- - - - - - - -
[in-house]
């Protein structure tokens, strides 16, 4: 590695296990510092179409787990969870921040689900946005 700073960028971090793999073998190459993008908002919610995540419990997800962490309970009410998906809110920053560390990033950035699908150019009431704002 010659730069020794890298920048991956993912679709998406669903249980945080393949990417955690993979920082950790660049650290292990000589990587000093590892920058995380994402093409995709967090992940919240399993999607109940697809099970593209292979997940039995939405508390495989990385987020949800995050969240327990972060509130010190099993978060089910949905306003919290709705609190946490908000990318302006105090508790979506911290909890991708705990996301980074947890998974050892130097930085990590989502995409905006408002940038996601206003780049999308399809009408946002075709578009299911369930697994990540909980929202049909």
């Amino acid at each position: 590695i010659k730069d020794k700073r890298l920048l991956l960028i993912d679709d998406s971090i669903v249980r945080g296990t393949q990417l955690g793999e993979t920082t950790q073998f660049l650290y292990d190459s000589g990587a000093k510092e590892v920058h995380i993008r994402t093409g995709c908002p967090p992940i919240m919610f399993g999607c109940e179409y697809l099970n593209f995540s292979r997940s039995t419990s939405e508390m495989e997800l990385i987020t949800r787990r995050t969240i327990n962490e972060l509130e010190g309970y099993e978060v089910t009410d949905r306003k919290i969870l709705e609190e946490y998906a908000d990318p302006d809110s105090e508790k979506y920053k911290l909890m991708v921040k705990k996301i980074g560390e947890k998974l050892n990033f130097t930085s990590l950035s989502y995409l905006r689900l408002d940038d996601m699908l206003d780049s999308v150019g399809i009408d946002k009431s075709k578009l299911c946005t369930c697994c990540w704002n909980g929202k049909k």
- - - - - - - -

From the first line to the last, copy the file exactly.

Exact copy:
[in-house]
């Protein structure tokens, strides 16, 4: 590695296990510092179409787990969870921040689900946005 700073960028971090793999073998190459993008908002919610995540419990997800962490309970009410998906809110920053560390990033950035699908150019009431704002 010659730069020794890298920048991956993912679709998406669903249980945080393949990417955690993979920082950790660049650290292990000589990587000093590892920058995380994402093409995709967090992940919240399993999607109940697809099970593209292979997940039995939405508390495989990385987020949800995050969240327990972060509130010190099993978060089910949905306003919290709705609190946490908000990318302006105090508790979506911290909890991708705990996301980074947890998974050892130097930085990590989502995409905006408002940038996601206003780049999308399809009408946002075709578009299911369930697994990540909980929202049909």
């Amino acid at each position: 590695i010659k730069d020794k700073r890298l920048l991956l960028i993912d679709d998406s971090i669903v249980r945080g296990t393949q990417l955690g793999e993979t920082t950790q073998f660049l650290y292990d190459s000589g990587a000093k510092e590892v920058h995380i993008r994402t093409g995709c908002p967090p992940i919240m919610f399993g999607c109940e179409y697809l099970n593209f995540s292979r997940s039995t419990s939405e508390m495989e997800l990385i987020t949800r787990r995050t969240i327990n962490e972060l509130e010190g309970y099993e978060v089910t009410d949905r306003k919290i969870l709705e609190e946490y998906a908000d990318p302006d809110s105090e508790k979506y920053k911290l909890m991708v921040k705990k996301i980074g560390e947890k998974l050892n990033f130097t930085s990590l950035s989502y995409l905006r689900l408002d940038d996601m699908l206003d780049s999308v150019g399809i009408d946002k009431s075709k578009l299911c946005t369930c697994c990540w704002n909980g929202k049909k």